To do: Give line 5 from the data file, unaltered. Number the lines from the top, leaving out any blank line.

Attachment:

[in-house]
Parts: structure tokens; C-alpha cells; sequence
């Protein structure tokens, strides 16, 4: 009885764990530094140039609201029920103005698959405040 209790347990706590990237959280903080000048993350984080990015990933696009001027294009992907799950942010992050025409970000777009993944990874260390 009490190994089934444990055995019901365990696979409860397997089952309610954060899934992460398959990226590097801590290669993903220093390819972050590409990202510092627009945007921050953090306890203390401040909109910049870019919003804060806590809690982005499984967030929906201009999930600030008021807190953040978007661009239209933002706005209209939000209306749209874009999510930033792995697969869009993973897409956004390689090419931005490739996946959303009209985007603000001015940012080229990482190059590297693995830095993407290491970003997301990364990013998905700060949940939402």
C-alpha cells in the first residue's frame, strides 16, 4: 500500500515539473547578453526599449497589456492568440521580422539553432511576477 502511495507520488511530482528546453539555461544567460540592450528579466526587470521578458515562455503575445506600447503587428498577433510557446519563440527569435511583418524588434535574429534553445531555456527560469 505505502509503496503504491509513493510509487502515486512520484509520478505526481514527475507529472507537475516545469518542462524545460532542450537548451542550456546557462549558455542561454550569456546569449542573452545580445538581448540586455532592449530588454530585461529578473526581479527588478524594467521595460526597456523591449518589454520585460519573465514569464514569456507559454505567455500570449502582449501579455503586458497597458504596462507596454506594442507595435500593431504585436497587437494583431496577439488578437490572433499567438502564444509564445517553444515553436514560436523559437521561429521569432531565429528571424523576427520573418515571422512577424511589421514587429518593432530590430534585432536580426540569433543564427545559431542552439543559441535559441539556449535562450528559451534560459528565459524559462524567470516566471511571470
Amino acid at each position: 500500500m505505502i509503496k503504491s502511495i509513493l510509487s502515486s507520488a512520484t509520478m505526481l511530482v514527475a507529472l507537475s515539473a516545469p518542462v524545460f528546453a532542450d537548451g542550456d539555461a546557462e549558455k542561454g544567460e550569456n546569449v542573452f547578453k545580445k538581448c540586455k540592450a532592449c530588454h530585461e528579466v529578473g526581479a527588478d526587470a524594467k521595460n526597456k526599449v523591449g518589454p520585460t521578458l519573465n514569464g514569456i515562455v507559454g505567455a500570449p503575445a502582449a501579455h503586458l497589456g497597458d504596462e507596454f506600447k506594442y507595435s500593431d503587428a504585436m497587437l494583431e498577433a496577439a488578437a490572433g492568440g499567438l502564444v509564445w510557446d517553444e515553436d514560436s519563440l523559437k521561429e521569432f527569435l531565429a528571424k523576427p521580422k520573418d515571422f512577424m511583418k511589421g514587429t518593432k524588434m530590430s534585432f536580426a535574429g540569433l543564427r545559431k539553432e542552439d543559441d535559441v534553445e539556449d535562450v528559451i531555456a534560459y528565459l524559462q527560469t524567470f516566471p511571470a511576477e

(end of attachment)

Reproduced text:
Amino acid at each position: 500500500m505505502i509503496k503504491s502511495i509513493l510509487s502515486s507520488a512520484t509520478m505526481l511530482v514527475a507529472l507537475s515539473a516545469p518542462v524545460f528546453a532542450d537548451g542550456d539555461a546557462e549558455k542561454g544567460e550569456n546569449v542573452f547578453k545580445k538581448c540586455k540592450a532592449c530588454h530585461e528579466v529578473g526581479a527588478d526587470a524594467k521595460n526597456k526599449v523591449g518589454p520585460t521578458l519573465n514569464g514569456i515562455v507559454g505567455a500570449p503575445a502582449a501579455h503586458l497589456g497597458d504596462e507596454f506600447k506594442y507595435s500593431d503587428a504585436m497587437l494583431e498577433a496577439a488578437a490572433g492568440g499567438l502564444v509564445w510557446d517553444e515553436d514560436s519563440l523559437k521561429e521569432f527569435l531565429a528571424k523576427p521580422k520573418d515571422f512577424m511583418k511589421g514587429t518593432k524588434m530590430s534585432f536580426a535574429g540569433l543564427r545559431k539553432e542552439d543559441d535559441v534553445e539556449d535562450v528559451i531555456a534560459y528565459l524559462q527560469t524567470f516566471p511571470a511576477e